Making the Baseball Hall of Fame is no easy feat, especially for a player in their first year of consideration.
Longtime Texas Rangers catcher Ivan “Pudge” Rodriguez is on the ballot for the first time in 2017, and although Rodriguez is widely regarded as one of the best catchers of all time, he may not make it into Cooperstown during his first attempt.
But Rodriguez has one vocal supporter, even though that person doesn’t have a vote: U.S. Rep. Roger Williams.
“He’s perhaps the greatest catcher ever to play the game, and we’re going to see that with the Hall of Fame balloting,” Williams, of Texas, said of Rodriguez.
Williams knows baseball. The former Texas Christian University star and coach played in the Atlanta Braves system after college, and currently co-chairs the Congressional Baseball Caucus. The 67-year-old played three seasons in the Braves farm system, batting .273 as an outfielder and third baseman, according to Baseball Reference.
The Republican congressman, who watched New York Yankees legend Yogi Berra and power-hitting Cincinnati Reds catcher Johnny Bench redefine the position during his formative years, says Rodriguez stacks up to those greats, a five-tool player at a position known for defense.
“Seeing Pudge Rodriguez come up with the Rangers at age 19 and seeing how mature he was and what a great arm he had, what a great hitter he was – he could hit for power, he could hit average, he could even run,” Williams said. “You knew at an early age, 19 or 20 years old, the first two to three years with the Rangers, you were looking at someone special. Perhaps the greatest catcher to ever play the game, and we’re going to see that with the Hall of Fame balloting.”
Rodriguez stacks up with the best catchers of all time according to the stats. The Puerto Rico native and 1999 American League most valuable player is the all-time leader in games caught and ranks third in wins above replacement among all catchers, trailing only Bench and Montreal Expos legend Gary Carter. Rodriguez won 13 Gold Gloves due to his defensive prowess during a 21-year career, 13 of which were spent with the Rangers.
“Pudge is the marquee player, there’s no question about it,” Williams said of the 2017 Hall of Fame class. “You compare his stats to Berra, Bench and (Bill) Dickey, it shows you he should be a first-ballot nomination.”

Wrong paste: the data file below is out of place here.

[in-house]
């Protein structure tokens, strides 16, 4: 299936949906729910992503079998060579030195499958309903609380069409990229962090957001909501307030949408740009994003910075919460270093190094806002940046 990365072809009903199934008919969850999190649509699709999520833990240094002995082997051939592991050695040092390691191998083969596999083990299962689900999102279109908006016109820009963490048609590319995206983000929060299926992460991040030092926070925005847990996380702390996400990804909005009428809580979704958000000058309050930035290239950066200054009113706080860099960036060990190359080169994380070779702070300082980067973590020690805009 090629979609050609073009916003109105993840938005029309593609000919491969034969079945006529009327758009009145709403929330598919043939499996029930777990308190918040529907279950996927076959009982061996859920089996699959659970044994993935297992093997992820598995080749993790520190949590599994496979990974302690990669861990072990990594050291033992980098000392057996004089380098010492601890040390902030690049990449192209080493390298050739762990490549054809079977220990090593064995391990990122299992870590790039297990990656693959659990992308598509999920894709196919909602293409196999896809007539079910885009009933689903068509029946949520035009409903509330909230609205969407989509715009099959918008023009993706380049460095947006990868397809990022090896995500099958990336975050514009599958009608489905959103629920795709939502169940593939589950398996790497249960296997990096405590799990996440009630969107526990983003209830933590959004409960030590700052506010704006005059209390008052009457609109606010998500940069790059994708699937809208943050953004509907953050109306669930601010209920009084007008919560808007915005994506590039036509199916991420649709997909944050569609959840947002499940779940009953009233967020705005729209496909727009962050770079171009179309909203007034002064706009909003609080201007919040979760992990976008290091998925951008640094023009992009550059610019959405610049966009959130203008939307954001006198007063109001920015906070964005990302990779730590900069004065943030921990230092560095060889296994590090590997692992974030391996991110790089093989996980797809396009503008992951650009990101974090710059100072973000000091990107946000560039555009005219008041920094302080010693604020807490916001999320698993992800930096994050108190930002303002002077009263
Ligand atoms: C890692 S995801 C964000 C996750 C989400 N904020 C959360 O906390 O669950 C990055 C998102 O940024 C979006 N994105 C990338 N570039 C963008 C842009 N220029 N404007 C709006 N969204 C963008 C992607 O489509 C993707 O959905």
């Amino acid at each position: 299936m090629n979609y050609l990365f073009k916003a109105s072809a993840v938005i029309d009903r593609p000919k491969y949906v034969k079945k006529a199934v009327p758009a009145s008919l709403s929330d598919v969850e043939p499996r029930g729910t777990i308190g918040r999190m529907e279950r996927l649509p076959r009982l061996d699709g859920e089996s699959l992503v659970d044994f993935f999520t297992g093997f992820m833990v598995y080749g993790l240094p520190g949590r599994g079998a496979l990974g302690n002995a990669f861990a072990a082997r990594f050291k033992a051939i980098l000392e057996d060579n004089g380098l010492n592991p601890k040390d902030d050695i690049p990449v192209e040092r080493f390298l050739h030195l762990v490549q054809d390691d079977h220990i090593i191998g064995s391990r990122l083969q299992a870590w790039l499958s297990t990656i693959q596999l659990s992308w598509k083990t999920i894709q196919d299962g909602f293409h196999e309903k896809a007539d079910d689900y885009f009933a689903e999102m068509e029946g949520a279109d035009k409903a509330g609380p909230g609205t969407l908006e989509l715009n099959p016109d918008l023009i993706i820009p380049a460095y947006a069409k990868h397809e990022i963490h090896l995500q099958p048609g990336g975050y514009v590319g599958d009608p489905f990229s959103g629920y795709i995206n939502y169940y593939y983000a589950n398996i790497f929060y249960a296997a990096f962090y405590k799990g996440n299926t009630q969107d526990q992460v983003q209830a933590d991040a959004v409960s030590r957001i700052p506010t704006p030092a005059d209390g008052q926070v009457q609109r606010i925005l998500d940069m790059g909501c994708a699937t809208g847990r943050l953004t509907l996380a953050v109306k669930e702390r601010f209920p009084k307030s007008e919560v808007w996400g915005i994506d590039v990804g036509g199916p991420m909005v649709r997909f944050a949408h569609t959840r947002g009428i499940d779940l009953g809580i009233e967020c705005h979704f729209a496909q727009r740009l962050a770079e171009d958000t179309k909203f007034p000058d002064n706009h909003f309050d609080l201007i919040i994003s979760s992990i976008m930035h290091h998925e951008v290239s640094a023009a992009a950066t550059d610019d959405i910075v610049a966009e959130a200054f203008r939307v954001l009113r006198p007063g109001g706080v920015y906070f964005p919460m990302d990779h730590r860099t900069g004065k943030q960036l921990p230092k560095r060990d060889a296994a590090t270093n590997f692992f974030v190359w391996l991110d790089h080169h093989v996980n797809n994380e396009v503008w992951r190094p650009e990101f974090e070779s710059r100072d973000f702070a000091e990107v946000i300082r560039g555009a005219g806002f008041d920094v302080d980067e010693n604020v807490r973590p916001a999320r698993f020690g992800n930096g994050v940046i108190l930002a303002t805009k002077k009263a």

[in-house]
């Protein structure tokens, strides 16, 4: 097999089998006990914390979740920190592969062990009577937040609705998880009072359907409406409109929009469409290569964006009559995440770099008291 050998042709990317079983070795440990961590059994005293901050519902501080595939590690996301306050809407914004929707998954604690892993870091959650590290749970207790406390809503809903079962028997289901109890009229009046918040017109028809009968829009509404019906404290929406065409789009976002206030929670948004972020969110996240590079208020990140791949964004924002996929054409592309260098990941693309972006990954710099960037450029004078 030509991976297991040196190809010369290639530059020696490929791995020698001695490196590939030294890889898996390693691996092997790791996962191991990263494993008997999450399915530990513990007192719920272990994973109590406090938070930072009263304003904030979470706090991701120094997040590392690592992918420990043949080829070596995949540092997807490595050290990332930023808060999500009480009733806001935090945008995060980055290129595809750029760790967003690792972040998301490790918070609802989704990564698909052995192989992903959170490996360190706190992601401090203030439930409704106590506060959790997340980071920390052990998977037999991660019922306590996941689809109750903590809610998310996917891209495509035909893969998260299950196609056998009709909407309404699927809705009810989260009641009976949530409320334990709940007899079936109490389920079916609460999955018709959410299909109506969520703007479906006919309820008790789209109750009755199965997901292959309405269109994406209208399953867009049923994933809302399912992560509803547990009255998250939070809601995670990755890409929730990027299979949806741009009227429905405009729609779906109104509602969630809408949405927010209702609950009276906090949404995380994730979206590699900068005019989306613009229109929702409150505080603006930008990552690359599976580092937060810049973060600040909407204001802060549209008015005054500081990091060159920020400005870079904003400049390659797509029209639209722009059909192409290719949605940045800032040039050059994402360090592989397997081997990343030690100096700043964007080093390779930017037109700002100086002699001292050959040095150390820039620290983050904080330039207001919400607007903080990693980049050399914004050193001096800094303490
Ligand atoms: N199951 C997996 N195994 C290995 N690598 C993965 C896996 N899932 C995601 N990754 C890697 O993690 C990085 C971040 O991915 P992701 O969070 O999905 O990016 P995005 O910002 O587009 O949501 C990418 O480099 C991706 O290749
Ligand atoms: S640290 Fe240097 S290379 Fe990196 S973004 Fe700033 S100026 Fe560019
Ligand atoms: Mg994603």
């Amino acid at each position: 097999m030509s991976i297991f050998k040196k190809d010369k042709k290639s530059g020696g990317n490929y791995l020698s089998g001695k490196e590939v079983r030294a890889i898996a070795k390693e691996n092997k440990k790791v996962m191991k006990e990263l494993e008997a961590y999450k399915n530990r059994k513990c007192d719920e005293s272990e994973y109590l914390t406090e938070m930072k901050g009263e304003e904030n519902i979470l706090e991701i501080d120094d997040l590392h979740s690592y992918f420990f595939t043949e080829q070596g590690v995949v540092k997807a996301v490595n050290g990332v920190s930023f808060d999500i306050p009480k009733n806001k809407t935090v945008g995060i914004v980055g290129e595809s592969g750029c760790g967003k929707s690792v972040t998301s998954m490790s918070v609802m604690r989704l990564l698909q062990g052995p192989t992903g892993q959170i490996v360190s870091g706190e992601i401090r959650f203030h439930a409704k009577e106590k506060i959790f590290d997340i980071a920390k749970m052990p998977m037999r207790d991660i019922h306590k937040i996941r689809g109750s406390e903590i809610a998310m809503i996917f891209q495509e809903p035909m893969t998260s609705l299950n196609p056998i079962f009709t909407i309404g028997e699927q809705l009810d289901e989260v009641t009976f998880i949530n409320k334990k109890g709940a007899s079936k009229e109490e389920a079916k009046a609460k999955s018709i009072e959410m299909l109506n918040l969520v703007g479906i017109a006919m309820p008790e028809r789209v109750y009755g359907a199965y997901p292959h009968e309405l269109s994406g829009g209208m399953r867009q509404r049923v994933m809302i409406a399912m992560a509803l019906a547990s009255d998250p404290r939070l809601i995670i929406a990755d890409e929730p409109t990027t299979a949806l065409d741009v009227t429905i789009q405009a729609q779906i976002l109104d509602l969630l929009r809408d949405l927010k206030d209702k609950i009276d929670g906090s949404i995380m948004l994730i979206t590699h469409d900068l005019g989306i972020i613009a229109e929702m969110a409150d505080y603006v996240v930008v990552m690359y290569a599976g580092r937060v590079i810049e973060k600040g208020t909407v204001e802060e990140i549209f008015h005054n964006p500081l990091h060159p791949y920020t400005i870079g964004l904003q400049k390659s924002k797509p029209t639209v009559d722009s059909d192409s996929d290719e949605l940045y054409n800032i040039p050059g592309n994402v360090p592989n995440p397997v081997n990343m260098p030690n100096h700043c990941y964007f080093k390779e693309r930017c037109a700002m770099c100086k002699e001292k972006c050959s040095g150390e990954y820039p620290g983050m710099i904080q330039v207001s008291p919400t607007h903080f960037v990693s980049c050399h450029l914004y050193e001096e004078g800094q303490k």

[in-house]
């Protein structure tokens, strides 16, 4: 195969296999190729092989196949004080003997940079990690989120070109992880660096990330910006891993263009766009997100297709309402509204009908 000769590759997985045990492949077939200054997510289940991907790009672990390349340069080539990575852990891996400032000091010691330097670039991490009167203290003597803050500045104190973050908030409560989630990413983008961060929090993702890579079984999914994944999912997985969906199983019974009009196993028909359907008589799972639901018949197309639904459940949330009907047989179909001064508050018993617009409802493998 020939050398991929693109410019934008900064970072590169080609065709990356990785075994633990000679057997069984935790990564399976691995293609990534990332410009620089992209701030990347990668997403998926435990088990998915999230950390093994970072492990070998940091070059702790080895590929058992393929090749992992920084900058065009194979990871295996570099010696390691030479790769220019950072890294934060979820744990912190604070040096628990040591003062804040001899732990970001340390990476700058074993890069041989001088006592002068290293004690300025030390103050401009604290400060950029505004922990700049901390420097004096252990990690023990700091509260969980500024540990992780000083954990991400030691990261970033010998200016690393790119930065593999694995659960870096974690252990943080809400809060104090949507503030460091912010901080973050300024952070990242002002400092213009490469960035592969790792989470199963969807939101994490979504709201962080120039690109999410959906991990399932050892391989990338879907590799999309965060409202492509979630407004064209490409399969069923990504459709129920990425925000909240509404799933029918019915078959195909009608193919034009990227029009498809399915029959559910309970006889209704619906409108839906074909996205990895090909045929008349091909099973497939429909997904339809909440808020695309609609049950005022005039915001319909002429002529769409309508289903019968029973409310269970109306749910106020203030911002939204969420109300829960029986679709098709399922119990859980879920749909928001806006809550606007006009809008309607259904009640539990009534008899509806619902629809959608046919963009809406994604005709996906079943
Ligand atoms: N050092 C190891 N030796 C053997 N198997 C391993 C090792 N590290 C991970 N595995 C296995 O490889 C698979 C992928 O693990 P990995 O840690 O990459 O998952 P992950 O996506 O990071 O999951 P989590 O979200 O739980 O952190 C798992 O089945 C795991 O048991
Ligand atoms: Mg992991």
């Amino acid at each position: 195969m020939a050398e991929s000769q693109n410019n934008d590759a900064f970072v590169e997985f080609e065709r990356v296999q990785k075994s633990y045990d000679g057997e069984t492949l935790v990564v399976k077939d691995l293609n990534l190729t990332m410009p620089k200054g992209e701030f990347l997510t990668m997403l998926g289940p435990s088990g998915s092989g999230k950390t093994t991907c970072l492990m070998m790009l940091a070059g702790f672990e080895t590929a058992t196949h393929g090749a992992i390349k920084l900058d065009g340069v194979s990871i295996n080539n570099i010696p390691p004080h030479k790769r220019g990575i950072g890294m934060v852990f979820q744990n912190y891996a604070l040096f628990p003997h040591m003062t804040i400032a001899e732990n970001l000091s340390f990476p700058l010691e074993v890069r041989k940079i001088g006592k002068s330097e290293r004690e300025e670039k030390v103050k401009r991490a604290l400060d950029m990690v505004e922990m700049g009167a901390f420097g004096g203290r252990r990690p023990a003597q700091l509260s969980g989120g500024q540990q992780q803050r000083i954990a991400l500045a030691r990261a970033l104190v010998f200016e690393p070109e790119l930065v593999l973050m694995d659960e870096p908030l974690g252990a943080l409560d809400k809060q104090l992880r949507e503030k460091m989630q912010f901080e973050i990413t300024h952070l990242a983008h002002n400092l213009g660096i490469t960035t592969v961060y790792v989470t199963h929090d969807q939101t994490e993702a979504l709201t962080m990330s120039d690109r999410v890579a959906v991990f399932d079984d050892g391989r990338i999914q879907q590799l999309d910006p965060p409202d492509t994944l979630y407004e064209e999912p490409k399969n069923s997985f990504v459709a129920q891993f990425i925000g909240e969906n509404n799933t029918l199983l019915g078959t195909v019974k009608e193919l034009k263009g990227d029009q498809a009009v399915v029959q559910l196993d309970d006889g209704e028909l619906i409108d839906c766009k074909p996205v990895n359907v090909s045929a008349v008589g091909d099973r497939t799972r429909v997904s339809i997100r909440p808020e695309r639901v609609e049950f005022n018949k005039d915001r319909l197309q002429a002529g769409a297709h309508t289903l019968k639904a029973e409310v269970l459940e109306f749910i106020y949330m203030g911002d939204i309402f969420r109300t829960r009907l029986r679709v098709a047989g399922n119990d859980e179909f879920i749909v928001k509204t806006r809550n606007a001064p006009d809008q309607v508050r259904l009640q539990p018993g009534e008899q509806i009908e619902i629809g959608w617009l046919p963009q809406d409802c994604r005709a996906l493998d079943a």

But earning nomination on the first ballot comes from the Baseball Writers Association of America, a group where some writers are determined to make entry into baseball’s hall a tough feat. Only 51 players in baseball history have been inducted in their first year.
Even Berra, one of the most well-known and beloved players of all time, had to wait a year to be enshrined.
“To be a first ballot recipient is hard, but he’s capable of being a first-ballot guy,” Williams said of Rodriguez.
According to Ryan Thibodaux, who keeps a running tally of baseball Hall of Fame voters who have made their ballots public, Rodriguez has 79.8 percent of the vote among 191 writers. A player must receive 75 percent of all ballots cast to be enshrined.
About 435 writers will ultimately vote, and writers who don’t disclose their ballots publicly typically vote for fewer players, meaning Rodriguez is on the edge of election.
Rodriguez was never suspended or fined for using performance-enhancing drugs, but former Rangers outfielder Jose Canseco alleged he injected Rodriguez with steroids while they were teammates. Rodriguez denied the accusations.
Longtime Houston Astro Jeff Bagwell is widely expected to gain election to the Hall of Fame on his seventh try and former superstars Barry Bonds and Texas native Roger Clemens have been gaining votes, although their election is uncertain.
Bonds and Clemens have divided opinion among baseball fans due to accusations of steroid use. Neither player was ever suspended for a positive test.
Williams said Bonds and Clemens are “not Hall of Fame material right now.”
But the Republican congressman did back another former Ranger for the Hall of Fame: outfielder Vladimir Guerrero, who played for the Rangers in 2010.
“Vlad Guerrero, is a great player, I think he’s certainly Hall of Fame,” Williams said.
While baseball writers wrestle with the prospect of letting in suspected steroid users, Congress tackled the issue in widely-publicized hearings in 2005. Former Ranger Rafael Palmeiro famously waved his finger to Congress saying he never did steroids, but was suspended for steroid use later that year.
“There are issues that Congress probably needs to be involved in, but when you talk about steroids, and how Congress took the steroids issue up several years ago, I immediately said that was wrong,” said Williams, who was not in Congress at the time.
“I think baseball needs to police its game,” he said. “At the time and today there’s so much more pressing in America that Congress needs to put their effort towards than worrying about steroids in baseball. So I was disappointed when all that happened. It was funny that lot of people who were demanding hearings were also asking for their autographs at the same time.”
Results for the 2017 Baseball Hall of Fame class will be announced on Jan. 18.